|The access management system ensured that the keys were monitored and returned on time
As one of the UK’s leading rail companies, Southeastern covers over 1,000 miles of railway infrastructure and carries around 570,000 passengers every weekday in the south east of England. The company serves commuter belt Britain, with 1,400 daily train journeys into London, and as such is under constant pressure to ensure passengers are reaching their destinations on-time and in comfort. This puts stress on Southeastern’s 3,500-plus employees, whether they are customer-facing or one of the company’s behind the scenes workers such as train engineers. There are in fact hundreds of employees working at rail depots to ensure trains are in top condition.
To carry out this vital work, every depot contains many vehicles – from small vans to larger vehicles bearing heavy equipment. The depots also hold expensive machinery such as electrical drilling tools, in addition to chemicals which are classified as biohazards. To use certain equipment, each employee must have the right training and approval. This is to ensure the security of tools and vehicles and also the safety of staff. However, ensuring that only the right staff are able to access the right equipment has historically been a major challenge for the industry. To improve this, Southeastern decided to look at how to better manage access to its vehicles and tools.
Sam Cook, shift production manager, at Southeastern, explains: “Until recently, keys for our vehicles and tool storage units were kept in a basic key box. When staff took a key, they wrote it in the log book. This was not an ideal setup and relied heavily on and the diligence of employees. When under pressure, or in a rush to get to a job, keys were sometimes taken without being logged or weren’t returned on time. This compromised security and meant that, if equipment or a vehicle was needed by another member of staff, we wasted time searching for keys. It simply wasn’t an effective way to secure equipment and ensure staff safety. So we began searching for an access management system that would rectify this.”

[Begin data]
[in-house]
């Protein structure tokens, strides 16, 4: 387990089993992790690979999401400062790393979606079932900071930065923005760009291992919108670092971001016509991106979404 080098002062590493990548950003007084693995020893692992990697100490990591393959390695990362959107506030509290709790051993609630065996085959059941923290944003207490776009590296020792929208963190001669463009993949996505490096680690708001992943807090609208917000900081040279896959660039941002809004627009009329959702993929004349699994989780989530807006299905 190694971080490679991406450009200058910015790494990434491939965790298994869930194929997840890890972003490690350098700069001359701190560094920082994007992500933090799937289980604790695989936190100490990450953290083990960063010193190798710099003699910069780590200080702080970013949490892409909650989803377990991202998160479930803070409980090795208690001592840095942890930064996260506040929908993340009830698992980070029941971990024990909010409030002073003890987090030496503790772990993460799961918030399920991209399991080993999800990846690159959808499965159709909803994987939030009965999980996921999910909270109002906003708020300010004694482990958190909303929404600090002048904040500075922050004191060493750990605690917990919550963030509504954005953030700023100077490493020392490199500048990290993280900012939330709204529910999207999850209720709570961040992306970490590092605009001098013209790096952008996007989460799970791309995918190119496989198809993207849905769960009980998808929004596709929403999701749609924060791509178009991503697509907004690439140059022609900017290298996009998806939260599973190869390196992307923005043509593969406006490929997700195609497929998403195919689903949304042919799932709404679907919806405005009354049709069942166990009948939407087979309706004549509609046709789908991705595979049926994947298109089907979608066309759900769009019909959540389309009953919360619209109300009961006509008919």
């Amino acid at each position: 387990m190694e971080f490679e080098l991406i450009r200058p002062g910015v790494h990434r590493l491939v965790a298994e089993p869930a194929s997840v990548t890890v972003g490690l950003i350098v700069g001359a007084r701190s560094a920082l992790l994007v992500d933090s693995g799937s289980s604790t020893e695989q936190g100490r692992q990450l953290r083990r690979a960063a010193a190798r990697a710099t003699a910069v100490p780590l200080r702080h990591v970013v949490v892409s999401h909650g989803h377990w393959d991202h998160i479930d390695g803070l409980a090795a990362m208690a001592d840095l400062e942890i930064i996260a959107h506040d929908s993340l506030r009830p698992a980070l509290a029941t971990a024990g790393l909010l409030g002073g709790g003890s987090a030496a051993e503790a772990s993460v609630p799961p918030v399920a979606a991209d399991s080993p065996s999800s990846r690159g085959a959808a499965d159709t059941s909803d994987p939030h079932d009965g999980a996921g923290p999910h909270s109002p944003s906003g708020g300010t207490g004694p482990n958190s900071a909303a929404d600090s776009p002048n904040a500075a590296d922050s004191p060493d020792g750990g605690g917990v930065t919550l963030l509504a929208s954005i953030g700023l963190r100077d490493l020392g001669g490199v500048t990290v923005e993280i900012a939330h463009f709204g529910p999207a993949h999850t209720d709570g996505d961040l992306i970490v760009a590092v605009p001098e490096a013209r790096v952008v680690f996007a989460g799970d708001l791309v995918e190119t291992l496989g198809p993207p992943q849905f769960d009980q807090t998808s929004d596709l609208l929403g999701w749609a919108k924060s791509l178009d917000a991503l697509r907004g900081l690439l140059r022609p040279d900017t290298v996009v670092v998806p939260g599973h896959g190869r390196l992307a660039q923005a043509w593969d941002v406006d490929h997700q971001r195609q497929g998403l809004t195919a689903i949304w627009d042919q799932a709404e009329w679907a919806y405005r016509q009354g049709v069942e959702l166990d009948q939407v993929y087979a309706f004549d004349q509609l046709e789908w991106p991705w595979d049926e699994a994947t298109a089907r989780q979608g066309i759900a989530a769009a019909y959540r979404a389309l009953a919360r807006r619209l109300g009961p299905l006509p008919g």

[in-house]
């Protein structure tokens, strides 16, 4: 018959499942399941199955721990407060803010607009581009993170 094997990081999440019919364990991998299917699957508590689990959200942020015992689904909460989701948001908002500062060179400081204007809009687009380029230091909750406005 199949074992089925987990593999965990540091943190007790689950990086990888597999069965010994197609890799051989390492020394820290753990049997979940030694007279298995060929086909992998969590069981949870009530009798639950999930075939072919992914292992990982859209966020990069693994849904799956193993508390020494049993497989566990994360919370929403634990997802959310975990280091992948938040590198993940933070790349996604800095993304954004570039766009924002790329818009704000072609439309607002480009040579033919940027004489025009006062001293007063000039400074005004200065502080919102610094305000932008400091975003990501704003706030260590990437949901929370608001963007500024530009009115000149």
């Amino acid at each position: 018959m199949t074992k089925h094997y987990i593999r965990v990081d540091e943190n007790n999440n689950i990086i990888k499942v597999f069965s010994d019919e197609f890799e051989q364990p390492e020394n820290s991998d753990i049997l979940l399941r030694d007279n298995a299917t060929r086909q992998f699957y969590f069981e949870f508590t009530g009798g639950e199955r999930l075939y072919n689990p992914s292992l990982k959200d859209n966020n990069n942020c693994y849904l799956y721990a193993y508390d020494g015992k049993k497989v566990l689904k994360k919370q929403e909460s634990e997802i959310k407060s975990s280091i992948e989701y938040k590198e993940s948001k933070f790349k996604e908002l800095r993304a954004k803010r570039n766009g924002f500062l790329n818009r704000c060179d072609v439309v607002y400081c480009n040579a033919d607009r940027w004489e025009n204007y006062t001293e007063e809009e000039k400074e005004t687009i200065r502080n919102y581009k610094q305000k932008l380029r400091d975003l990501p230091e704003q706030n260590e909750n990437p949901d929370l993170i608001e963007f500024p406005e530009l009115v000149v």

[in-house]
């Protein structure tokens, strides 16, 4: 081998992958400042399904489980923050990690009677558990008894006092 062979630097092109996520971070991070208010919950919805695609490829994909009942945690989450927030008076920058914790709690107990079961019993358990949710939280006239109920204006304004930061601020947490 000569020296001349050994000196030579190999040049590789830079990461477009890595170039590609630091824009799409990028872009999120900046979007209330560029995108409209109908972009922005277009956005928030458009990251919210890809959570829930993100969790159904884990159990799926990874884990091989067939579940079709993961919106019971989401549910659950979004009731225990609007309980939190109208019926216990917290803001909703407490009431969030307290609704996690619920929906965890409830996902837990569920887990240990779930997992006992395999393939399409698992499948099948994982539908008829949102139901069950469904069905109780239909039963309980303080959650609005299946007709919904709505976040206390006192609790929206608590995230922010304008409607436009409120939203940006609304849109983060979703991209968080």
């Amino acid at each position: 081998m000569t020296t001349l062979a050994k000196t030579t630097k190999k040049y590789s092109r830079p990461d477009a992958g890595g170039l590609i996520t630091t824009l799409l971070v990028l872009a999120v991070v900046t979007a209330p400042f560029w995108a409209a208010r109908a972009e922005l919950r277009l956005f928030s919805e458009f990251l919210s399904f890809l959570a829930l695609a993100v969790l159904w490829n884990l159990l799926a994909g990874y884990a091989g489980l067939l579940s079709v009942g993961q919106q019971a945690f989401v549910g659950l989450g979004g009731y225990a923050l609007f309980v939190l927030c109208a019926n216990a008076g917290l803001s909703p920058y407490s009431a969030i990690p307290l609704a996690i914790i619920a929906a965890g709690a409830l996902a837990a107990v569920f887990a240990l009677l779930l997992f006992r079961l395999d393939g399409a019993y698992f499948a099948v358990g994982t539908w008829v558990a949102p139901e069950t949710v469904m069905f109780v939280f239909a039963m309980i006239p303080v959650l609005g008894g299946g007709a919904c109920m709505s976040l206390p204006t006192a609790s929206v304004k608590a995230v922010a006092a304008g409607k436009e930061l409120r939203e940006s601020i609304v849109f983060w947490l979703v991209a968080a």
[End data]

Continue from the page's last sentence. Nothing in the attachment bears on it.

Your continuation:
Mixing old and new - modernising a manual process
Southeastern needed an access management system that would let it quickly assess whether an employee was qualified to handle specific equipment, and also ensure keys were monitored and returned on time. The ultimate goal was to improve security and safety, and to boost efficiency at the depot – with employees no longer having to search for lost keys or wait for them to be returned.
|Each iFob is assigned a specific port within a Traka key cabinet and locked in place until released by an authorised user
“When looking for a new access management solution, we came across Traka. When we spoke to the team there, we were impressed with the company’s ability to design a system that perfectly matched our requirements. We needed to get something in place that would fit with the fast speed of life here at the depot. We are still heavily reliant on physical keys but manual processes were holding us back. Traka’s key management system is a way of combining old and new by bringing in twenty-first century automation and accountability.”
The solution Traka developed is a bespoke access management system in which keys are permanently attached to an iFob. The iFobs contain an electronic chip, giving each a unique identity. Thus, the keys attached to each iFob are electronically tagged. With keys attached, each iFob locks into an automated key dispensing machine.